Women leading the way in water

Monday 8 March, 2021

Today is International Women's Day, which provides us with a great opportunity to celebrate the amazing achievements of women in our local community, across Australia and worldwide. 

Recognising and providing opportunities for women is one aspect of diversity but my focus will always be to ensure we have an inclusive workplace for all.

And this comes from building a culture that values diverse perspectives to benefit our customers and community.

The water industry has a strong history of opening the doors to more women seeking a challenging and rewarding career in a booming industry. 

Of the managing directors at Victoria’s 18 water corporations, seven or 39 per cent are women.

Here at GMW, our executive is made up of 45 per cent women – myself included as well as our general managers for Customers and Stakeholders Ann Telford, Water Storage Services Martina Cusack and People and Culture Glenda Smith.

Our Board of Directors have already achieved the 50-50 gender balance led by our remarkable chairman Diane James.

And while GMW is doing all the right things, we still have a long way to go.

Women make up 30 per cent of our organisation. Our target is 40 per cent, so we are on our way. However, in the field - which represents more than half of our business – only 8 per cent are women.

Times have changed and women are breaking down barriers when it comes to working in traditionally male-dominated fields.

With the introduction of automation, heavy and demanding work is less physical, which may have been a perceived barrier to women applying.

Experiences of women working in traditional male roles are also improving.

Take someone like me. As an engineer working in a male-dominated field for several decades, I have seen numerous improvements while being provided with many opportunities.

There are the obvious stereotypical changes like not having people assume I’m there to make the coffee, there have been other less evident advancements like getting safety clothing that fit.

As well as changes for the better, I have been lucky enough to have had so many great opportunities thanks to some amazing male and female mentors and leadership opportunities and training at a young age.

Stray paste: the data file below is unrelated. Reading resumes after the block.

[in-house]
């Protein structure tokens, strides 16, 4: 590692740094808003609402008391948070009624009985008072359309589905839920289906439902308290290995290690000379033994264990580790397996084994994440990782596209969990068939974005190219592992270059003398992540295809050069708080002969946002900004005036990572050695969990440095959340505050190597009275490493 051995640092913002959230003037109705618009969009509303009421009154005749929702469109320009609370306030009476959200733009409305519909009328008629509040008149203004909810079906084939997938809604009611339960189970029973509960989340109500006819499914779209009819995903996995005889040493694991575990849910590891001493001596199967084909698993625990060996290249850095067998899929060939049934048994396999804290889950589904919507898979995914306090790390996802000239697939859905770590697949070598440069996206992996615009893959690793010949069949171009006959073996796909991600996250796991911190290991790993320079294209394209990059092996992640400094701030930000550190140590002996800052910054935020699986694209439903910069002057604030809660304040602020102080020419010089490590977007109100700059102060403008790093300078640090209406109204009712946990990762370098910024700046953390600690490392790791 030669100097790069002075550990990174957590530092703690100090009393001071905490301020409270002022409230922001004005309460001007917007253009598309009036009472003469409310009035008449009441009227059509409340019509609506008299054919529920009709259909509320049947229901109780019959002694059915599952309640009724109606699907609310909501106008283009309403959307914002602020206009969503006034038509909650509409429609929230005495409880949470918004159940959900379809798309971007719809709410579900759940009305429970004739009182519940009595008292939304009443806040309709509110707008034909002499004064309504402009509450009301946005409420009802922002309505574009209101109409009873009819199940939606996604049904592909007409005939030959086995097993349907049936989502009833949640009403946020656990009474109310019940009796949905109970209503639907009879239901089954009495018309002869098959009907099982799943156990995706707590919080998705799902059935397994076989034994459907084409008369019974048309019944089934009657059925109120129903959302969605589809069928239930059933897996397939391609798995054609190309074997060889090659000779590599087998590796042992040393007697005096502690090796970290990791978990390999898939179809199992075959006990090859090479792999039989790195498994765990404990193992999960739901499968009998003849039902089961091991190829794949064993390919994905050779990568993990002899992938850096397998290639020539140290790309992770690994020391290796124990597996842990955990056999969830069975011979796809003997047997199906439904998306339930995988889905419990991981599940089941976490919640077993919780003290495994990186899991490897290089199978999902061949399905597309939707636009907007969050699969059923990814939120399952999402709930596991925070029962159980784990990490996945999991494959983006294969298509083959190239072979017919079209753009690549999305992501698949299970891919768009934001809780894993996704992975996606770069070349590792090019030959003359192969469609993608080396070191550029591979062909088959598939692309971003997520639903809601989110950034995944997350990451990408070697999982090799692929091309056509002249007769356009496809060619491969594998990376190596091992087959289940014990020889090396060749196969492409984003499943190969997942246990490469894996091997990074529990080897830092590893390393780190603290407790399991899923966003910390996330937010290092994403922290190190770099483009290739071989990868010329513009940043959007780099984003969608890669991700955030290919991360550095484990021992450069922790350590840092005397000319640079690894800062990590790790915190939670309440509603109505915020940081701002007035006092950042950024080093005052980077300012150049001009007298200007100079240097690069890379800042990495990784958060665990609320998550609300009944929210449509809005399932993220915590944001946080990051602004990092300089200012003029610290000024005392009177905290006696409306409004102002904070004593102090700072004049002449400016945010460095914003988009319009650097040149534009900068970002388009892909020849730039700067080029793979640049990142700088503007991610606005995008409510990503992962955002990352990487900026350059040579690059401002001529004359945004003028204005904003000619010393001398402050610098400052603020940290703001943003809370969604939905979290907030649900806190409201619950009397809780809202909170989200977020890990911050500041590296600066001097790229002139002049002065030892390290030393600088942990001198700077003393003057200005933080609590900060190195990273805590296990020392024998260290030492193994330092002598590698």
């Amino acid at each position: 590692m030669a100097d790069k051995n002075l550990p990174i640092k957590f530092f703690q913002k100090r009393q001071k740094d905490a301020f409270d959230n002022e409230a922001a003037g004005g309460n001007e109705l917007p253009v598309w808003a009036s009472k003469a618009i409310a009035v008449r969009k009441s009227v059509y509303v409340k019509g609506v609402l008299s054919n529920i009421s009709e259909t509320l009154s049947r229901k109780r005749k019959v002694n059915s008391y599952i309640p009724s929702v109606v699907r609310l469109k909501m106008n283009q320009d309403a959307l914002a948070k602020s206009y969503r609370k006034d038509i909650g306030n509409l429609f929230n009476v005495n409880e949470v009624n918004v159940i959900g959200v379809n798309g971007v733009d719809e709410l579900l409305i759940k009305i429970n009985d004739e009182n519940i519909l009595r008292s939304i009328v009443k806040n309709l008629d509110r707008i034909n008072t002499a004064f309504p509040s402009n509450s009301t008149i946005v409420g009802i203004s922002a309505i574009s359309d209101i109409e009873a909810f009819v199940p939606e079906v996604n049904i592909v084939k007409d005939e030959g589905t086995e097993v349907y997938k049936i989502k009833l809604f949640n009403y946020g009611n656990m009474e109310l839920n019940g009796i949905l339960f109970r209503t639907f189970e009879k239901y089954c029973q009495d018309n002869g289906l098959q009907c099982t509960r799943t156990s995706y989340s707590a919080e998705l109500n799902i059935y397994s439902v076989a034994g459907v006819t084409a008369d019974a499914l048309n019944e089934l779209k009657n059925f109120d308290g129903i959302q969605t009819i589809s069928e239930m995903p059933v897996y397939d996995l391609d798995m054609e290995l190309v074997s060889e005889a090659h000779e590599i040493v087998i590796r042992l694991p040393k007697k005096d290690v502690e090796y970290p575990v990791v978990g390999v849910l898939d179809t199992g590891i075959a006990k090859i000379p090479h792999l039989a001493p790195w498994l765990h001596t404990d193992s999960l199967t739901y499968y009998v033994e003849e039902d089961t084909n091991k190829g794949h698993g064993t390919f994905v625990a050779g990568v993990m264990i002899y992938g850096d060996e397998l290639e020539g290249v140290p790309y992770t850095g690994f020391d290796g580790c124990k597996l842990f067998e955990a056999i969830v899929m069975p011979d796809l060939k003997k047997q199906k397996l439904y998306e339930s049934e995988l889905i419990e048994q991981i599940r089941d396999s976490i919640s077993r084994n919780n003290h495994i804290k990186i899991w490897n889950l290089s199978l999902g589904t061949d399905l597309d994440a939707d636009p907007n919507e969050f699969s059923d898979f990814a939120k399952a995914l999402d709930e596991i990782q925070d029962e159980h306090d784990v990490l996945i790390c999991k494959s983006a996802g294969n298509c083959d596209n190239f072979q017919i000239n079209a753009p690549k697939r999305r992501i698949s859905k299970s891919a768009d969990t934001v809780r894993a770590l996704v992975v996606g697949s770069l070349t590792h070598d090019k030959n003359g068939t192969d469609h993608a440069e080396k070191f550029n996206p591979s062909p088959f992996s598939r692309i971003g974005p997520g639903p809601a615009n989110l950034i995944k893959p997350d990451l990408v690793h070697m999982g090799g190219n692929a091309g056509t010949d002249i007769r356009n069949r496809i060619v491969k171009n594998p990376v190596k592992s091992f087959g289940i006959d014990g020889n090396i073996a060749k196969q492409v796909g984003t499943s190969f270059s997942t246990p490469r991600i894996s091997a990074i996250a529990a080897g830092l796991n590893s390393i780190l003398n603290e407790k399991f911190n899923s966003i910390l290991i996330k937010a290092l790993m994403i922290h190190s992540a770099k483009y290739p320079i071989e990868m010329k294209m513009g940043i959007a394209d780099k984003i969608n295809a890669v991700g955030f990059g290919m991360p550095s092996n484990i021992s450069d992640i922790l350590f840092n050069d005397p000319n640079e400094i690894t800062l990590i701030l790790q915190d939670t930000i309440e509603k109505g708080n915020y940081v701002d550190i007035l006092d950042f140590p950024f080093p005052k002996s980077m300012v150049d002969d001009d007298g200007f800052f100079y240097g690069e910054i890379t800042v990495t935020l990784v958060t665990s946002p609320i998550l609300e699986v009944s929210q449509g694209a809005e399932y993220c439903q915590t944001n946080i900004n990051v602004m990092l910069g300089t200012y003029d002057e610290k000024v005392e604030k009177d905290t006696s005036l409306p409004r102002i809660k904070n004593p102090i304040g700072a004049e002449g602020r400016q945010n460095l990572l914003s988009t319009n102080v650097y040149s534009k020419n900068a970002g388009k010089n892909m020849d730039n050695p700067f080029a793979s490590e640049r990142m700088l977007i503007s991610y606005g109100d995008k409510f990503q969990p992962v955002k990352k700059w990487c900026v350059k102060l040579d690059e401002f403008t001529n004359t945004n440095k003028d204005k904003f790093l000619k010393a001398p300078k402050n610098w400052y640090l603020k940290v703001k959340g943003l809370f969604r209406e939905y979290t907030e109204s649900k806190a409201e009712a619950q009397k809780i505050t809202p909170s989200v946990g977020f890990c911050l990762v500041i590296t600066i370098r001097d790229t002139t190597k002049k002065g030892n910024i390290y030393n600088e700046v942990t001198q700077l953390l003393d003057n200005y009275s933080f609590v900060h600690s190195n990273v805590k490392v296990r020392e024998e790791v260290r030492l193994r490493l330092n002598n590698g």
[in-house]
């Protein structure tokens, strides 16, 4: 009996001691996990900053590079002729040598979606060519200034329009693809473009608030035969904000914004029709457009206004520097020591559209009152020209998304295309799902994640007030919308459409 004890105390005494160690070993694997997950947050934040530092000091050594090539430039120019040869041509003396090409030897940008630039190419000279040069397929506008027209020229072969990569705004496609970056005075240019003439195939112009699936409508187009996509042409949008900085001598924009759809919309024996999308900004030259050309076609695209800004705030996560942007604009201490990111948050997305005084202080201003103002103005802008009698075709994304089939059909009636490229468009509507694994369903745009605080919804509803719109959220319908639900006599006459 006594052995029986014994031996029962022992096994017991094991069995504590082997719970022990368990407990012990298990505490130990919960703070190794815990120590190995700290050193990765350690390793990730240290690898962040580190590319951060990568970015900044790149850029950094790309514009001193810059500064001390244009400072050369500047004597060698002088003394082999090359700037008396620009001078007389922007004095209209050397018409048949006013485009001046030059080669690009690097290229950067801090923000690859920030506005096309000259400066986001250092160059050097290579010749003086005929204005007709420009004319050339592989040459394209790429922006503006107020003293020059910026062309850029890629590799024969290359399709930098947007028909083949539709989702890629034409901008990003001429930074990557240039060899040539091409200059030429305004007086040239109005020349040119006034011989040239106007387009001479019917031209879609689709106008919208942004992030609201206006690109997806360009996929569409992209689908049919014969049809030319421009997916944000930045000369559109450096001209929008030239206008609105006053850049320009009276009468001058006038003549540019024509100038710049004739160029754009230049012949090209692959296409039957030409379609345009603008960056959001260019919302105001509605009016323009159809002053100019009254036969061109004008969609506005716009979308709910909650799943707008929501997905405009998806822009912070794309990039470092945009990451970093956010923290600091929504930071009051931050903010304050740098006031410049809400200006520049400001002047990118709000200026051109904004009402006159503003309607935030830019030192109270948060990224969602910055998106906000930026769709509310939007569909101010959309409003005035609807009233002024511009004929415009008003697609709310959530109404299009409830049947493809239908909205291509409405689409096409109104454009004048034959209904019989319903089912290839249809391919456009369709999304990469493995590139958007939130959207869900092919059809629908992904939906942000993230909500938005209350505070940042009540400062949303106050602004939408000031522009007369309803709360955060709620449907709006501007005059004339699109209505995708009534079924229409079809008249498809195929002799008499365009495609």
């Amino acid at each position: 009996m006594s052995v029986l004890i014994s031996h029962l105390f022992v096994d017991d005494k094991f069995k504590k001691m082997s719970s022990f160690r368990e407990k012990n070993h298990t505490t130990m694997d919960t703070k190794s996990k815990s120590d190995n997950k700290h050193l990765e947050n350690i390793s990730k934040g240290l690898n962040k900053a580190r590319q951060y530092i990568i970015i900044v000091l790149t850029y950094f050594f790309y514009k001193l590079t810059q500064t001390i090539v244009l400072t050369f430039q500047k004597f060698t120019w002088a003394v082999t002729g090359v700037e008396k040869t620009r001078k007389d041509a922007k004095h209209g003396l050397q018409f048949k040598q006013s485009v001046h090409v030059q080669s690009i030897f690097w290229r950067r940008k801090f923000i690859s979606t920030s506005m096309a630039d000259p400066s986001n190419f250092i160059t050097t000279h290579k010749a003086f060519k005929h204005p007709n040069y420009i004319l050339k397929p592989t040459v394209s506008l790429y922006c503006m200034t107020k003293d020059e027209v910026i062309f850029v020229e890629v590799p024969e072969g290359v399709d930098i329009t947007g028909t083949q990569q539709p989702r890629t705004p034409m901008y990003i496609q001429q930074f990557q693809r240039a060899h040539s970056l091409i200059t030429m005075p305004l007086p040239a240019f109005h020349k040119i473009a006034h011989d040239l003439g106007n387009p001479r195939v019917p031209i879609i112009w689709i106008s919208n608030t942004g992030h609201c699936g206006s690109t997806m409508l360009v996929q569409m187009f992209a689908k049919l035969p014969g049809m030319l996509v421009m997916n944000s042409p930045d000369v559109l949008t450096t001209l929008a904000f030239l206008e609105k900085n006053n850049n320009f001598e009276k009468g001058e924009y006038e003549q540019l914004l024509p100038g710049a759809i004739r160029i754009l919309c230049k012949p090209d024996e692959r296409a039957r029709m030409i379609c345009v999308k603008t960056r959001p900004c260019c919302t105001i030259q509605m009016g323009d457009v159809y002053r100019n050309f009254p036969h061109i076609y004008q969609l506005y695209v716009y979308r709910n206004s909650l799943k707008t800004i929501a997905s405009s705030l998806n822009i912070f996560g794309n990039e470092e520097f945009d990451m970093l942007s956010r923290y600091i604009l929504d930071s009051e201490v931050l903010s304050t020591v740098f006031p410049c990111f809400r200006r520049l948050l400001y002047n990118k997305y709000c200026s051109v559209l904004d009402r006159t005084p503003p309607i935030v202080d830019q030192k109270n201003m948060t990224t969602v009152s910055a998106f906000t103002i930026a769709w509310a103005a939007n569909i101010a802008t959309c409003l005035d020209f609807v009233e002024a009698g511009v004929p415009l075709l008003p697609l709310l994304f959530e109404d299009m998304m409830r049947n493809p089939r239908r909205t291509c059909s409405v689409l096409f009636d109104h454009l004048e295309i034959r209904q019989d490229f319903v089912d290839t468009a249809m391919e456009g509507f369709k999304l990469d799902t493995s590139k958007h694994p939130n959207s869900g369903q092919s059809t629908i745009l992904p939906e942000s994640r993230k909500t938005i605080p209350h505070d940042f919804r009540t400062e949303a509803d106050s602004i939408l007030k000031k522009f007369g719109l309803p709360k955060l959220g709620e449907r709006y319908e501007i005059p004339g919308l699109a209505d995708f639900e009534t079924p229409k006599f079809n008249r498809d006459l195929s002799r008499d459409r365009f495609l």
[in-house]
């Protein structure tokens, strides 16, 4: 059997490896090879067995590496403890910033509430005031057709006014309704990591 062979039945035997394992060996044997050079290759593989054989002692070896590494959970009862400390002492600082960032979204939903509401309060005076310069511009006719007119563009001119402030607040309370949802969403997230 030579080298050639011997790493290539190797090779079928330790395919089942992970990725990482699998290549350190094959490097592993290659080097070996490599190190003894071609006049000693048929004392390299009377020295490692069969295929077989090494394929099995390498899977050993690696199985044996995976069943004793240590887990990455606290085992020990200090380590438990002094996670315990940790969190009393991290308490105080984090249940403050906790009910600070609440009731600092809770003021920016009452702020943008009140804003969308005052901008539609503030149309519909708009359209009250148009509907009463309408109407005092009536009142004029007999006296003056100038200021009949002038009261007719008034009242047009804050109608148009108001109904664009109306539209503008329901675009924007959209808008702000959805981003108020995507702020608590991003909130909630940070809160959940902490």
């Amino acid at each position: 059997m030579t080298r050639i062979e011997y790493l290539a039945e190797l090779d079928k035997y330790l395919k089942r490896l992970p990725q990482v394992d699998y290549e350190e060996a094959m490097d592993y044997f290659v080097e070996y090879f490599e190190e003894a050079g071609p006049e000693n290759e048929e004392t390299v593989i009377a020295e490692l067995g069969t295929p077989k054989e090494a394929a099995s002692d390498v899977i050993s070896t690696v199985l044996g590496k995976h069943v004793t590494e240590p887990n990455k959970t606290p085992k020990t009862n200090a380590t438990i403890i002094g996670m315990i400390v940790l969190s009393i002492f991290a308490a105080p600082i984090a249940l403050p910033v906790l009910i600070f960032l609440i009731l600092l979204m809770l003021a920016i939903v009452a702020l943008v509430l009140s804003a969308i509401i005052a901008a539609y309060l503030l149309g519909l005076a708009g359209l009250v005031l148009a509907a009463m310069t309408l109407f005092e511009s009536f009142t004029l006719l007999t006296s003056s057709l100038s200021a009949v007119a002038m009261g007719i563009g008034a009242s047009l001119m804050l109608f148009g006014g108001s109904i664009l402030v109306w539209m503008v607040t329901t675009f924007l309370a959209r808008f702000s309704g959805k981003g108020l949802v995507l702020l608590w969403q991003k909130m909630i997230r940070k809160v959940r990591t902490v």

I was also fortunate enough to have had a great childhood. Never underestimate the impact of your parents and the role they play in your development and future potential.

My father taught me to drive a tractor and tow a field bin when I was eight. Everyone else was on the header, so someone needed to move the field bins between properties. So while this was matter of efficiency, it taught me a skill and gave me a sense of purpose.

This is just one of many memories I have of being able to do anything I set my mind to, even if I couldn’t touch the brake or clutch while sitting in the seat.

So if a country girl from Noradjuha, who went to Horsham High School, can become an engineer and the managing director of an Australia’s largest rural water authority, the possibilities for others are endless.

As a positive role model, I want to focus on how I can support and mentor the next generation of women and show them that anyone can achieve what they want with a determined mindset and the right opportunities.

While I understand everyone is different and not every woman would choose to go down a leadership path, it’s about finding your passion and being able to work in an environment that excites and challenges you.

For me, I was lucky enough to be blessed with confidence from a young age and the ability to not take any ‘crap’ for lack of a better word. That’s probably thanks in part to my three brothers.

Now, when confronted with people who want to tell me how to live or work, I have the strength to say no when it was required and the confidence to listen when they have something to offer.

Today, I would call on everyone to tackle gender bias in their own workplace by calling it out, challenging stereotypes, providing learning and development opportunities for all and acknowledging achievements.

This will help to achieve ‘gender equality today for a sustainable tomorrow’ – the theme for this year’s International Women’s Day.

Charmaine Quick

GMW Managing Director